Availability                : 2
    BatteryRechargeTime         : 
BatteryStatus               : 2
Caption                     : Internal Battery
Chemistry                   : 2
ConfigManagerErrorCode      : 
ConfigManagerUserConfig     : 
CreationClassName           : Win32_Battery
Description                 : Internal Battery
DesignCapacity              : 
DesignVoltage               : 12879
DeviceID                    : 09182 2016/08/18Hewlett-PackardPrimary
ErrorCleared                : 
ErrorDescription            : 
EstimatedChargeRemaining    : 98
EstimatedRunTime            : 71582788
ExpectedBatteryLife         : 
ExpectedLife                : 
FullChargeCapacity          : 
InstallDate                 : 
LastErrorCode               : 
MaxRechargeTime             : 
Name                        : Primary
PNPDeviceID                 : 
PowerManagementCapabilities : {1}
PowerManagementSupported    : False
SmartBatteryVersion         : 
Status                      : OK
StatusInfo                  : 
SystemCreationClassName     : Win32_ComputerSystem
SystemName                  : EROWLEY
TimeOnBattery               : 
TimeToFullCharge            : 
PSComputerName              : EROWLEY

This is coming from my HP ProBook 640 G2

PS X:\> Get-WmiObject -Namespace "root\cimv2" -Class Win32_ComputerSystem

Domain              : domain.local
Manufacturer        : HP
Model               : HP ProBook 640 G2
Name                : EROWLEY
PrimaryOwnerName    : My Org
TotalPhysicalMemory : 17054617600

PS X:\> Get-WmiObject -Namespace "root\cimv2" -Class Win32_Bios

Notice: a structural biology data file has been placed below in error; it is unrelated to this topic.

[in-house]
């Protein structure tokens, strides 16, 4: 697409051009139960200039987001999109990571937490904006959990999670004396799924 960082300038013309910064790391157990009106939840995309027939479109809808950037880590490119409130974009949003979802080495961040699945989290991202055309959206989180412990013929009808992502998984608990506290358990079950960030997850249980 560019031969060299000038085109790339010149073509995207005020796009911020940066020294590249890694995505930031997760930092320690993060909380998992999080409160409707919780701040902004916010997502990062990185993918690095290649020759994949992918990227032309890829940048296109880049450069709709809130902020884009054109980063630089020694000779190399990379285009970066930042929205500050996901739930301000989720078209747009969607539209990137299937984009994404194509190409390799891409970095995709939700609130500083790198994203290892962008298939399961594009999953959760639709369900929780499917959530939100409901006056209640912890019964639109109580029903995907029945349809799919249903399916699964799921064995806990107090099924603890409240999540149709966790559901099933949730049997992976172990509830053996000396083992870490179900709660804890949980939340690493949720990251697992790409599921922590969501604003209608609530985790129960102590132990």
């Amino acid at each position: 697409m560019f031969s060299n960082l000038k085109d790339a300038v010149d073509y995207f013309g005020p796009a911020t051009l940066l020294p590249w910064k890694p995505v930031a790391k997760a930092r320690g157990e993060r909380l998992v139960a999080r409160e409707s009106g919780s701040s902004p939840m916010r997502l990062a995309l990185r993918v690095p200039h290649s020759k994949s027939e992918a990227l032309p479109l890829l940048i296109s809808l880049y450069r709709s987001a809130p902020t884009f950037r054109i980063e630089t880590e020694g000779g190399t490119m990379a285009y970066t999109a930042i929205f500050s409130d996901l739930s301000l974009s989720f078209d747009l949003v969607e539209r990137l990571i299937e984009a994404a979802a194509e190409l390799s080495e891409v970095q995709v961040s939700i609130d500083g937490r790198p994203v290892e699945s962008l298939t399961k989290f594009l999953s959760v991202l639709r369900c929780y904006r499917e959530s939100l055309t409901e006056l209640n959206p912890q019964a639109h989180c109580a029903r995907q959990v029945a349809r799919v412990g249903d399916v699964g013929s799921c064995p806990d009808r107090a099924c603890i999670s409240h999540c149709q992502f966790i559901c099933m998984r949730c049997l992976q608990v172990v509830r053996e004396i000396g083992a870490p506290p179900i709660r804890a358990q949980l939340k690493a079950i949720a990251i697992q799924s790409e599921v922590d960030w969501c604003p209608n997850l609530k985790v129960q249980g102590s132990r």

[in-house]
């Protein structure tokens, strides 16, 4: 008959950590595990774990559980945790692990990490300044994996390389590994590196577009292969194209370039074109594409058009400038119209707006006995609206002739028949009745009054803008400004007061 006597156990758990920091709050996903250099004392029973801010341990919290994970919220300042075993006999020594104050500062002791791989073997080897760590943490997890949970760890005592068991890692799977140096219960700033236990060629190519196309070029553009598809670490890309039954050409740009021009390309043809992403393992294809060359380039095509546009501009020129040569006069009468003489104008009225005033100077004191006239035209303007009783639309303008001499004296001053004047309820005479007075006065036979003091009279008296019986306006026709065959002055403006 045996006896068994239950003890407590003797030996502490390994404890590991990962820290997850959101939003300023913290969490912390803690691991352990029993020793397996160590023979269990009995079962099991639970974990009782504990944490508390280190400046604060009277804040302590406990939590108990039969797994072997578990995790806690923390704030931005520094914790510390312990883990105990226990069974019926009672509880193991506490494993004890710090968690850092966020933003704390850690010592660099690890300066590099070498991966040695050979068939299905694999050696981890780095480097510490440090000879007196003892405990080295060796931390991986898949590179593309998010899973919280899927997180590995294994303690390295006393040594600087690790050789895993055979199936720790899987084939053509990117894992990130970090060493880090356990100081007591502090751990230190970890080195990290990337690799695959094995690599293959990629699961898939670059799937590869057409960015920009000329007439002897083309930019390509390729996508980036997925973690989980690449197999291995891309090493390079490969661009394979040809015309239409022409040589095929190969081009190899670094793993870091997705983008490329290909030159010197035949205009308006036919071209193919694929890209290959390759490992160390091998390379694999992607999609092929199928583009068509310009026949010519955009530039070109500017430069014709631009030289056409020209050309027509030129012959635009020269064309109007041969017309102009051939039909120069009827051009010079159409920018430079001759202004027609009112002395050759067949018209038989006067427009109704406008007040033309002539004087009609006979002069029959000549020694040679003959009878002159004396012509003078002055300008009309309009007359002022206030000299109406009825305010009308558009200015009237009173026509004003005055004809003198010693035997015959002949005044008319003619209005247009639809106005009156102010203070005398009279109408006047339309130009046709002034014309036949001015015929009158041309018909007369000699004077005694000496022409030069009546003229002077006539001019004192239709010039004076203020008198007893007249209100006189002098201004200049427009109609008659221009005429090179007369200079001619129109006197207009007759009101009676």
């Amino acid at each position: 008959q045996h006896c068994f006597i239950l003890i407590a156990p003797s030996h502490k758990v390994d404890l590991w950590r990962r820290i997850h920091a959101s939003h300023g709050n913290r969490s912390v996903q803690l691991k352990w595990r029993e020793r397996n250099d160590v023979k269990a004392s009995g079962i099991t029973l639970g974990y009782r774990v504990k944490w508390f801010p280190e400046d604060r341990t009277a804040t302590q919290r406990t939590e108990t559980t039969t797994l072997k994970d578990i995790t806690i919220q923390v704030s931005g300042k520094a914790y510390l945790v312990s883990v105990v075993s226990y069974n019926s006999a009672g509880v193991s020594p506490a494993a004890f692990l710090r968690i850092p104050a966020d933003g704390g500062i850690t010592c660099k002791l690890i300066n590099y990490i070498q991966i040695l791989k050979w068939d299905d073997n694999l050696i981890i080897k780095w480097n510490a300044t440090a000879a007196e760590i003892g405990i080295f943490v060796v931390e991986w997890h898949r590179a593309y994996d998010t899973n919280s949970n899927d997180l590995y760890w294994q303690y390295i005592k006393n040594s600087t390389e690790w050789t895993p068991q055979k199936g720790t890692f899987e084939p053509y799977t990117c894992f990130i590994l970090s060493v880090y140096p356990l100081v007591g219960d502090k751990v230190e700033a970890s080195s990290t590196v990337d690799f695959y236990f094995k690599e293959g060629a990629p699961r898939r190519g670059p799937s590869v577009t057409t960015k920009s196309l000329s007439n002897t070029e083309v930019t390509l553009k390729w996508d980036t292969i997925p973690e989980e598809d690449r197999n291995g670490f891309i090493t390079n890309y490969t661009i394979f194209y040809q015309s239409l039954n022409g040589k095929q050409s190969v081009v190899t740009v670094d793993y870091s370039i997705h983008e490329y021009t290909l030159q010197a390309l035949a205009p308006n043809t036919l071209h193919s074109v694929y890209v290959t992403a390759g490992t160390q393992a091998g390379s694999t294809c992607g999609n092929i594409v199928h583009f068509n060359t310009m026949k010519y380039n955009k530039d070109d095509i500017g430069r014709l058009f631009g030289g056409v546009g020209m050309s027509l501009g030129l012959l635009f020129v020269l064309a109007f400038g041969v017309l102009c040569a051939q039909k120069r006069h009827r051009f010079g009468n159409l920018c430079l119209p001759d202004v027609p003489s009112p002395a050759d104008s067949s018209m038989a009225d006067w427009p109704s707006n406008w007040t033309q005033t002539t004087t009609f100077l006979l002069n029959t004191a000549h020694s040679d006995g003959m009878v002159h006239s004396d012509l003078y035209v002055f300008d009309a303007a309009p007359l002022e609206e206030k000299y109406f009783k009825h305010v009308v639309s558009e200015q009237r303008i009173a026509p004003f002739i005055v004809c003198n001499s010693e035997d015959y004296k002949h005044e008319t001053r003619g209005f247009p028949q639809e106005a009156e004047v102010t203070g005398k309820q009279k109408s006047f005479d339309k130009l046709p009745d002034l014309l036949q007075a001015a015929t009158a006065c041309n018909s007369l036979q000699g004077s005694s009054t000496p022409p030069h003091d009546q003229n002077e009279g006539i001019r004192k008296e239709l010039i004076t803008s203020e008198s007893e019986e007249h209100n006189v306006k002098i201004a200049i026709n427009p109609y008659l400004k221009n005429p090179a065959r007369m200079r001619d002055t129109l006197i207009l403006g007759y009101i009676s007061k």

SMBIOSBIOSVersion : N76 Ver. 01.04
Manufacturer      : HP
Name              : Default System BIOS
SerialNumber      : 5CG6395NC7
Version           : HPQOEM - 0
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It does look like a manufacture date in there. The WMI info is definitely available with relevance.

I know if I install Dell Command Monitor, then much more info is available for Dell systems and batteries in WMI. Not sure if something similar exists for HP.

And that SerialNumber looks useful, looks like the same value I should be seeing from dmi, but odd that I’m not retrieving any serial numbers.

:edit: Oh I see now you’re retrieving the system serial number from BIOS, not the battery serial number. Slightly less confused now.

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What do these queries return from the Fixlet Debugger?

q: serial_numbers of portable_batterys of dmis

q: sbds_serial_numbers of portable_batterys of dmis
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q: serial_numbers of portable_batterys of dmis
T: 0.000 ms

q: sbds_serial_numbers of portable_batterys of dmis
A: 9182
T: 0.018 ms
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I believe the HP utility uses the CT # to determine whether or not a battery is affected. The relevance queries you gave me do not provide those numbers, so it seems we will not be able to pull this off with inspectors.